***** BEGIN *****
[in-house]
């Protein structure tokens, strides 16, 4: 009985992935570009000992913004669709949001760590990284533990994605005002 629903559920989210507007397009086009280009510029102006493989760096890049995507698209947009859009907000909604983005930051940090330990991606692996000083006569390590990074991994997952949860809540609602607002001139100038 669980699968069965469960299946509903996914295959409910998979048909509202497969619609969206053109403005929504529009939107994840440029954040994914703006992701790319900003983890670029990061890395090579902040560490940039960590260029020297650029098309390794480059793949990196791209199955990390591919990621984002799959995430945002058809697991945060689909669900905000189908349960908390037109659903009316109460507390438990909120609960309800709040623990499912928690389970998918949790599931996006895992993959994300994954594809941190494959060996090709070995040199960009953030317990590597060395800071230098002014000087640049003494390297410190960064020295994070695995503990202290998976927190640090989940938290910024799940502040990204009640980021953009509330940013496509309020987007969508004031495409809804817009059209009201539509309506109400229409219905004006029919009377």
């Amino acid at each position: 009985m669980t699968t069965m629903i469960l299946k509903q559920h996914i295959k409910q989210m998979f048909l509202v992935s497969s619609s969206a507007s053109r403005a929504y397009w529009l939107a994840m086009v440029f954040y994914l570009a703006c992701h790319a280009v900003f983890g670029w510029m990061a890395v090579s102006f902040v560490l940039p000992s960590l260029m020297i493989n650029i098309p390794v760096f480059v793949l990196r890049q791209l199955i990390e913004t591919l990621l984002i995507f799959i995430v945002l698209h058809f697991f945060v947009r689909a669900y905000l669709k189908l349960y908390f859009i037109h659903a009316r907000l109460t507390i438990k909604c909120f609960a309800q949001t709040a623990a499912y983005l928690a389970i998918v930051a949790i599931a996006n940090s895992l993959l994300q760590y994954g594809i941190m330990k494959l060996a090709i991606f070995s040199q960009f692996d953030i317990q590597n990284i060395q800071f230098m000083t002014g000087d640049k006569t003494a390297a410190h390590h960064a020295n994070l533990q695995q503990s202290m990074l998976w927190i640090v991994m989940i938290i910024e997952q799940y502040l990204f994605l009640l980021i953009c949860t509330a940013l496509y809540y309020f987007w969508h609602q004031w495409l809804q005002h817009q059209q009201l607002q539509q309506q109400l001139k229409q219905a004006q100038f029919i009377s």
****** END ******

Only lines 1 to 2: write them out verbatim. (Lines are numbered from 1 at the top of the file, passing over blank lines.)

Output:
[in-house]
């Protein structure tokens, strides 16, 4: 009985992935570009000992913004669709949001760590990284533990994605005002 629903559920989210507007397009086009280009510029102006493989760096890049995507698209947009859009907000909604983005930051940090330990991606692996000083006569390590990074991994997952949860809540609602607002001139100038 669980699968069965469960299946509903996914295959409910998979048909509202497969619609969206053109403005929504529009939107994840440029954040994914703006992701790319900003983890670029990061890395090579902040560490940039960590260029020297650029098309390794480059793949990196791209199955990390591919990621984002799959995430945002058809697991945060689909669900905000189908349960908390037109659903009316109460507390438990909120609960309800709040623990499912928690389970998918949790599931996006895992993959994300994954594809941190494959060996090709070995040199960009953030317990590597060395800071230098002014000087640049003494390297410190960064020295994070695995503990202290998976927190640090989940938290910024799940502040990204009640980021953009509330940013496509309020987007969508004031495409809804817009059209009201539509309506109400229409219905004006029919009377």